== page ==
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Scientists: Particle Broke Cosmic Speed Limit


Globe of the European Organization for Nuclear Research, CERN, outside Geneva, Switzerland (file photo.)

Globe of the European Organization for Nuclear Research, CERN, outside Geneva, Switzerland (file photo.)

Scientists have made a discovery that, if confirmed, could rewrite the laws of physics.

An international group of researchers says it has measured a sub-atomic particle, called a neutrino, moving faster than the speed of light -- something that was supposed to be impossible.

A particle accelerator blasted a beam of neutrinos 730 kilometers from the European Center for Nuclear Research (CERN) in Switzerland to a lab in Italy. Scientists say they were shocked to find the neutrinos arrived about 60 nanoseconds -- 60 billionths of a second -- faster than the speed of light.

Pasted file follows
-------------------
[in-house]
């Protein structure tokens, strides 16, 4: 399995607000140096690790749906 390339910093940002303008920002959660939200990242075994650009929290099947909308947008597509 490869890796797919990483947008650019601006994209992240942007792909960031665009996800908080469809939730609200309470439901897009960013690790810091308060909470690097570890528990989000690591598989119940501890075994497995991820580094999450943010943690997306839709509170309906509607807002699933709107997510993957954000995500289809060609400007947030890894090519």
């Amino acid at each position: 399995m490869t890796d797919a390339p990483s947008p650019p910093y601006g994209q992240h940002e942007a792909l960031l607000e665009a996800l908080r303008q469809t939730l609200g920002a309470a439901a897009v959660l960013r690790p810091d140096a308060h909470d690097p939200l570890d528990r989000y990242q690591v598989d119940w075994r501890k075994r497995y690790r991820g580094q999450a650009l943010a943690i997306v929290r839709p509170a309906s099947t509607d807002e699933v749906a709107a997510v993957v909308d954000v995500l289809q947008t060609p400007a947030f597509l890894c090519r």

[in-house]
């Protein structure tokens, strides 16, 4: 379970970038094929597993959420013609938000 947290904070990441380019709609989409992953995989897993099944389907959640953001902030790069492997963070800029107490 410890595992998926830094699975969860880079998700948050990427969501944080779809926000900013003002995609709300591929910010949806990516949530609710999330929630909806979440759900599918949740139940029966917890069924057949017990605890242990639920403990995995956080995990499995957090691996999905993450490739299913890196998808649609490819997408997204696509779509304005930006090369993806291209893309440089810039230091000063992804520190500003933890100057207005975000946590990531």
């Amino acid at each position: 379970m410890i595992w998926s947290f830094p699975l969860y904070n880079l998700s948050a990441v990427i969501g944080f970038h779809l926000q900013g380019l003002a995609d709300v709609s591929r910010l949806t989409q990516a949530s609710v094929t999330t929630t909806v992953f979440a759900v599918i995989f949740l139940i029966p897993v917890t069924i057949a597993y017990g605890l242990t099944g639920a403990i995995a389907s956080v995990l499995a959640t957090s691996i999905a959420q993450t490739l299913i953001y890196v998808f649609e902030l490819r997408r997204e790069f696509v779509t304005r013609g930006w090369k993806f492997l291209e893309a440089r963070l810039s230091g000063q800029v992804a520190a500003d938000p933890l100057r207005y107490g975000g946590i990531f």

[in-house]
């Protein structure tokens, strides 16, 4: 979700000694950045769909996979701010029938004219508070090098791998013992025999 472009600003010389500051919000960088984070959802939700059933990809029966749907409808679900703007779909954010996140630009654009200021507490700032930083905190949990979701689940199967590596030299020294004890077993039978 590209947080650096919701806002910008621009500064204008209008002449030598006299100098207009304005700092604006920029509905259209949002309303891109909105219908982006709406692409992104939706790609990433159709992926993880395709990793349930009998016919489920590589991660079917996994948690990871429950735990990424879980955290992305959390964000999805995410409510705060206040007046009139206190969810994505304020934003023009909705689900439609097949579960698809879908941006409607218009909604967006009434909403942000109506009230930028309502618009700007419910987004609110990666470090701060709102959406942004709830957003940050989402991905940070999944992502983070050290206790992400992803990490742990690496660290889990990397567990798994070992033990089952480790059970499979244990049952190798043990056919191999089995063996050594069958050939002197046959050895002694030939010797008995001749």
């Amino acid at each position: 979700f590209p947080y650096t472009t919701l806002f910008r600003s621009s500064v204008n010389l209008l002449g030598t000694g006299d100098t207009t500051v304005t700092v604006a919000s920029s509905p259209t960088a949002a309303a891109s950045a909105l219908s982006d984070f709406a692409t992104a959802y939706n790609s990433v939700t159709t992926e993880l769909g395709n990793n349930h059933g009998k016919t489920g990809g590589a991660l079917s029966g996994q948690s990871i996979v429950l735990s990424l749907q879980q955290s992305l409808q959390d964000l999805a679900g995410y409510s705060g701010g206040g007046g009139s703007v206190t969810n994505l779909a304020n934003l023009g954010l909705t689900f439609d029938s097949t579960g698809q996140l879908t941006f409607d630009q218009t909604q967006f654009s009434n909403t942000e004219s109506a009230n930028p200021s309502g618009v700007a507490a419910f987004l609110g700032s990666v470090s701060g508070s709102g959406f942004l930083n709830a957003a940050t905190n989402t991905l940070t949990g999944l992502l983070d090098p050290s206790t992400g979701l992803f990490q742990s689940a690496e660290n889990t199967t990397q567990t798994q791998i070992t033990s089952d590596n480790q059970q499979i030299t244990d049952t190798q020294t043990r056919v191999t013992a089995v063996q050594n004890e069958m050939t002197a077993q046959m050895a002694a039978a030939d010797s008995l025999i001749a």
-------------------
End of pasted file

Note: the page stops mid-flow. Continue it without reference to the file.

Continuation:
Albert Einstein's 1905 special theory of relativity, the famous equation (E=mc-squared), which says energy equals mass times the speed of light squared, is a fundamental component of modern physics. It relies on the idea that nothing moves faster than light.

If the neutrino findings prove true, it will force physicists to rethink much of what has been discovered in the past century about how the universe works. The research group says the results are hard to believe, even for the scientists who uncovered them.

The researchers are asking colleagues elsewhere to double-check, to ensure there was not an error in the methodology or the calculations.

Some information for this report was provided by AP, AFP and Reuters.

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